Changing face of Cuba

For over 50 years Cubans have endured enmity and a trade embargo, and are now set for closer US ties.

| | Arts & Culture, Latin America, Cuba

Havana, Cuba - The United States of America has finally revived diplomatic relations with the neighbouring island nation of Cuba after more than five decades.

The communist nation was kept on a tight leash by the world's most powerful nation, since severing of diplomatic ties in 1961 nearly two years after the Cuban revolution brought Fidel Castro to power.

Cuba, a nation of about 11 million people, endured nearly half-a- century of enmity, crippling trade embargo, and American spy plots.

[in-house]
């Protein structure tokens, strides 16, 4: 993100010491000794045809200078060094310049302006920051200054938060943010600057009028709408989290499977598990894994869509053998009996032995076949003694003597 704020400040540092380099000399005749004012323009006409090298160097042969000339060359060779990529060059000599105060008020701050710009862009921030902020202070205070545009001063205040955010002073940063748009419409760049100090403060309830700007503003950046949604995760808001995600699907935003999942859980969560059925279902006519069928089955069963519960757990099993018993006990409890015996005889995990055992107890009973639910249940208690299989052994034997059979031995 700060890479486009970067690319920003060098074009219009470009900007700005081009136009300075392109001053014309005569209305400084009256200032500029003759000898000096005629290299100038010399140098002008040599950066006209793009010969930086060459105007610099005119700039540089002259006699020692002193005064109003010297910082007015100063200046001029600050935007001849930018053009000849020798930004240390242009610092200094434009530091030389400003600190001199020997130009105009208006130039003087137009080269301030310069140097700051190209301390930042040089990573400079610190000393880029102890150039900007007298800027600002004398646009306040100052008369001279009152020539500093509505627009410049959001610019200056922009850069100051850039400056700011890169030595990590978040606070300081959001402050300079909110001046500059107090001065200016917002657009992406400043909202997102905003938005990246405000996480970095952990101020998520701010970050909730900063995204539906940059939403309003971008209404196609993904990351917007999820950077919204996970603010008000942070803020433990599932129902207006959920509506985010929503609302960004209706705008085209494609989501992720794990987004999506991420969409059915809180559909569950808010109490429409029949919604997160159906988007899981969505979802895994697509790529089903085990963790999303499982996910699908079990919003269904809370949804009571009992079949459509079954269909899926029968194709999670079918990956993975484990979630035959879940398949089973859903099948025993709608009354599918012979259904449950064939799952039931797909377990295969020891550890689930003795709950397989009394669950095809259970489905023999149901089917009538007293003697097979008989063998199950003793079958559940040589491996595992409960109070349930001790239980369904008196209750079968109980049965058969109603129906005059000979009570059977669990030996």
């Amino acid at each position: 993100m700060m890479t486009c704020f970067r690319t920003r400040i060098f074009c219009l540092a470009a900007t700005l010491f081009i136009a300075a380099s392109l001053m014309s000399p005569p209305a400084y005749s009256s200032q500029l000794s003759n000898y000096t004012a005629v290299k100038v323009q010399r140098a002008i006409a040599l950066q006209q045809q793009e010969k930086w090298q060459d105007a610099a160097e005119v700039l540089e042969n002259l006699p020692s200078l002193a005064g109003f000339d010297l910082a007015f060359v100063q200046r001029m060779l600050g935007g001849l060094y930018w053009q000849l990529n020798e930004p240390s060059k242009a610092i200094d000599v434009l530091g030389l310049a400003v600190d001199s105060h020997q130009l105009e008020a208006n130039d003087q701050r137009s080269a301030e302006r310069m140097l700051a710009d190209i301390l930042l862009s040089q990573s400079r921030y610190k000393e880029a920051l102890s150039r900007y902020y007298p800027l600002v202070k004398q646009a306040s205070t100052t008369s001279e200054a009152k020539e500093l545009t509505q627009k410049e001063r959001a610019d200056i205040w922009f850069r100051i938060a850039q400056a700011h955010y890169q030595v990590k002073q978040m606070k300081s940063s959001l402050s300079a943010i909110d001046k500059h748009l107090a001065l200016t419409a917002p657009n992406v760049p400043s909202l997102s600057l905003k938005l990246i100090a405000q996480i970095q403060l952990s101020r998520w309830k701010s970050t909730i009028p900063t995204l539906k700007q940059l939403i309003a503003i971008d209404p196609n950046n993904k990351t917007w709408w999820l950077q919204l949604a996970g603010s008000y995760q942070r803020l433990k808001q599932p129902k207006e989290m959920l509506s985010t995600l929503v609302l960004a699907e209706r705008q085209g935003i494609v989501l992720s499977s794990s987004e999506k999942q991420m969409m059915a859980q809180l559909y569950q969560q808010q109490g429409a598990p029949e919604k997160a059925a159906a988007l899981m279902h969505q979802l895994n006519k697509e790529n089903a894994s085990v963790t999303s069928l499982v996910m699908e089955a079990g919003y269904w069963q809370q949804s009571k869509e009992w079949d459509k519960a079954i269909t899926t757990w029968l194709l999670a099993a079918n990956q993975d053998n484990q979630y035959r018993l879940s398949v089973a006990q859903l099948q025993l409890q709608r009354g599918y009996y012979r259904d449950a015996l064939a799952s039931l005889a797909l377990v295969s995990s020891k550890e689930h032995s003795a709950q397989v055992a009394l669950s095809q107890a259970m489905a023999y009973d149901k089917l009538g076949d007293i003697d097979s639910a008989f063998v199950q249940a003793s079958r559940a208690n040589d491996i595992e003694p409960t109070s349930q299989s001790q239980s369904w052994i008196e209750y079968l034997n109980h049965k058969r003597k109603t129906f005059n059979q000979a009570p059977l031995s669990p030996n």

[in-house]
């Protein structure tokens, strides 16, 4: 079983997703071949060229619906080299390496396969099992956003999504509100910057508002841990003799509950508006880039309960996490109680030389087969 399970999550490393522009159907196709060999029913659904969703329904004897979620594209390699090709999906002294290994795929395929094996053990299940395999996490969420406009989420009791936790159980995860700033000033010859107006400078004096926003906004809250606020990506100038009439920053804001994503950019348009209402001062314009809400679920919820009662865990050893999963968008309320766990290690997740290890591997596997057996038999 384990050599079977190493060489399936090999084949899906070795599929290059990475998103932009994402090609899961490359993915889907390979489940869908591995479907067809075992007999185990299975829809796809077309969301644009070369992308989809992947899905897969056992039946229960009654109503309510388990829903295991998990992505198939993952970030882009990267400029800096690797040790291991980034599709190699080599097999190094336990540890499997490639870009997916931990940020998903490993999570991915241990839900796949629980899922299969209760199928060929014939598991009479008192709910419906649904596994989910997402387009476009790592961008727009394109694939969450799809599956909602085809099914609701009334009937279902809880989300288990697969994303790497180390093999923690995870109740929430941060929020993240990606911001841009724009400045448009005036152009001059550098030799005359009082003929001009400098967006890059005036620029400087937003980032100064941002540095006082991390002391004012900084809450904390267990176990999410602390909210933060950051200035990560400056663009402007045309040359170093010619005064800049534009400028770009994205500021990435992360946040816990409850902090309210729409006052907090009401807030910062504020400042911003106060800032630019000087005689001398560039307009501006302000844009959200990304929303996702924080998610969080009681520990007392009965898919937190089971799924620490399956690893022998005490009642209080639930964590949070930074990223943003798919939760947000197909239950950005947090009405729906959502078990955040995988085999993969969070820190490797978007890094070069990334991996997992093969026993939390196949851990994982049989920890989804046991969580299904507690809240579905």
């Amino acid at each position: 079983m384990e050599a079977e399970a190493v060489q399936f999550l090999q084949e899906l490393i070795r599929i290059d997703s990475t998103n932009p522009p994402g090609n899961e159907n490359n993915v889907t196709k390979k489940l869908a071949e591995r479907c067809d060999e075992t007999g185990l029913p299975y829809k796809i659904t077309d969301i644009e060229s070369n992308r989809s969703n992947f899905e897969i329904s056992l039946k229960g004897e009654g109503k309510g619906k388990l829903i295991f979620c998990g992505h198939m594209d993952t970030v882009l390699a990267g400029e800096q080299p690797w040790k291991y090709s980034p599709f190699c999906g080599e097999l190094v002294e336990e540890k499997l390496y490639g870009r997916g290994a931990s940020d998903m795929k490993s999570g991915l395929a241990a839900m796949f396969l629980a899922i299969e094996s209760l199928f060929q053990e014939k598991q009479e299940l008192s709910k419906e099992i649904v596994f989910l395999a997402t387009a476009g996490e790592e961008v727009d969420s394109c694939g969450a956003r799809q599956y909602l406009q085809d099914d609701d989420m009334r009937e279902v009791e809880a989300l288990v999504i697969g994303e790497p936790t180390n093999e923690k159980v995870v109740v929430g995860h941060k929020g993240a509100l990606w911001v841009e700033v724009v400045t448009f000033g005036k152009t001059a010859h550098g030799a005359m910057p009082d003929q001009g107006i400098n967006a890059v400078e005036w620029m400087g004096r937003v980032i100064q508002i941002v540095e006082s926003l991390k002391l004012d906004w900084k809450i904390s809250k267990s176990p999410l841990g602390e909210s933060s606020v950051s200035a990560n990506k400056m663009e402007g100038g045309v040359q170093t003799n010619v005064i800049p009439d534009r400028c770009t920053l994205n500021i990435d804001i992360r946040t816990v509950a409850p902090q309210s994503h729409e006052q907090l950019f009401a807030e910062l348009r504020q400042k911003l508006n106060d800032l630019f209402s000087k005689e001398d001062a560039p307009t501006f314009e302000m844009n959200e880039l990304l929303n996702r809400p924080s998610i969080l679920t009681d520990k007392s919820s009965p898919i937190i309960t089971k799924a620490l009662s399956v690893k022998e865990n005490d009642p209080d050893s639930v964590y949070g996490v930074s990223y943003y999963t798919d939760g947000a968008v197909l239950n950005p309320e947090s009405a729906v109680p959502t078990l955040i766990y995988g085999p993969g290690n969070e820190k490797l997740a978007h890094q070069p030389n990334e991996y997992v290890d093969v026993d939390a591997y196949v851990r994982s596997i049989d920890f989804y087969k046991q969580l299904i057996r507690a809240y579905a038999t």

It was cut off from international trade but Cubans learned to live with limited resources.

Despite the odds, the country developed one of the finest healthcare systems in the world.

Art and culture, particularly music, also flourished under communist rule. In spite of sanctions, Cuba managed to attract international tourists on the back of its rich cultural heritage and pristine beaches.

Nearly two million tourists visited the island in the first six months of this year, bringing billions of dollars into the country.

Booming tourism has offered Cubans an extra income that they could not have dreamt of with low-paying government jobs. Waiters are one of the biggest earners compared to much-respected professions of medicine and teaching that pay as low as $40 a month.

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